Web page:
Friday, August 29, 2014

Review: The Snow Queen

The Snow Queen
By Michael Cunningham
Farrar, Strauss, and Giroux May 2014
258 pages
From the library

The Snow Queen

Tyler and Barrett are brothers sharing a Brooklyn apartment. They both take care of Tyler's girlfriend Beth, who is slowly dying of cancer. While neither of them are leading lives they would call good, there is a comfort to the consistency...until something incredible happens. One snowy night, Barrett sees strange lights in the sky. He doesn't believe in God, but he is convinced that the lights are a message to him. Almost imperceptibly, their lives begin to change.

Barrett and Tyler are both stuck in repetitive mediocrity. Barrett had dreams of doing something great, but now he spends his days working in a vintage clothing shop. He believes that he is happy doing that, but his need to repeat that over and over again makes the reader wonder if he is really trying to convince himself. Tyler is a small time musician who dreams of writing one perfect song for his wife. But he only seems to find inspiration under the influence of drugs. Despite the repeated requests by his brother and friends to stop, he keeps using with the hope of finding some peace and the perfect tune and lyrics. 

In The Snow Queen, Cunningham seems to be hitting readers over the head with his themes and his political views. Tyler becomes a mouthpiece for liberal anger with frequent swipes at Bush, Cheney, and anyone with the audacity to vote Republican. While there were certainly people around the 2004 with plenty of indignation, it wears thin very quickly and seems to be one of the few character traits that Tyler possesses. 

Conversely, readers who want to see Cunningham develop his allusion to the title fairy tale will be disappointed. In the beginning of the story, Tyler stands in front of an open window enjoying the snow falling over the city. Something sharp gets in his eye, just as Kai in the original fairy tale was pierced by the little splinter. But then Cunninham seems to just let the allusion go and there is little, if anything, that calls the fairy tale to mind after that point.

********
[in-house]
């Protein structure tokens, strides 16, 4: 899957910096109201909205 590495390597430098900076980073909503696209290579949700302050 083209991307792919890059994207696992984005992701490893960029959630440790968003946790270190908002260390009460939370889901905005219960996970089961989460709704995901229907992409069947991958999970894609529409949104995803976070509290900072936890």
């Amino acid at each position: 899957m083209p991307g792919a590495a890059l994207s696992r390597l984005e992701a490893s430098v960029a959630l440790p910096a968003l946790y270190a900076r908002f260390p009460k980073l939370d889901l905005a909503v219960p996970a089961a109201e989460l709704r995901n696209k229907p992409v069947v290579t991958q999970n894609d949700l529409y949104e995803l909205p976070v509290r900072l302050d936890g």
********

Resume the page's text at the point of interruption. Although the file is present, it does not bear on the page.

Reading The Snow Queen will certainly expose you to Cunningham's beautiful sentences and carefully designed scenes. And there are several insightful moments about how we make friends into family and maintain relationships over time. But the characters are quickly forgettable and their search for meaning in their lives will not give you any new insight into yours. If you want to read a Michael Cunningham book, pick up his Pulitzer Prize-winning The Hours


Reviews of Cunningham's The Hours and By Nightfall

13 comments:

  1. I absolutely LOVED the first 75 pages or so of this book. I thought he was writing a book that would inform me of the time in we live. But then it seemed to turn into something else, and I lost interest in what he was doing.

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    1. Yup. I thought something wonderful was going to happen too, and then it just didn't.

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  2. Cunningham's writing is lyrical, but I don't always connect to his characters or feel invested in his stories. Sounds like The Snow Queen kind of follows that pattern.

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    1. That's a fair assessment! I think I keep waiting for a book to live up to The Hours...

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  3. I've never read him! I'll start with the Pulitzer. How is it that there are so many authors that I've never been exposed to--even Pulitzer authors?!

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  4. Dang! I had high hopes for this one, perhaps magical realism and a story of family relationships. I don't like fiction that hits us over the head repeatedly and heavy-handed with politics or religions or anything of that matter, regardless of whether I agree or not with the viewpoint. It distracts, and detracts, from the plot.
    Thanks for the heads-up. Not my cup of tea.

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    1. I was hoping for some magical realism or just more connection to the Snow Queen tale. I'm always sorry to steer someone away from a book, but this is just not the Cunningham novel I would recommend...

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  6. I've read a few other reviews similar to yours . . . I think I'm going to cross this one off my list now. Darn. But you know, it's always good to have a reason to thin out the TBR list!

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    1. Oh goodness. My TBR list is very unwieldy. I guess I'm glad I could help??

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  7. How disappointing! I love fairy tale retellings, but it sounds like this really isn't one, and I almost never like it when stories become a mechanism for an author to share their opinions.

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    1. I thought it might be but it seems that he went in a different direction!

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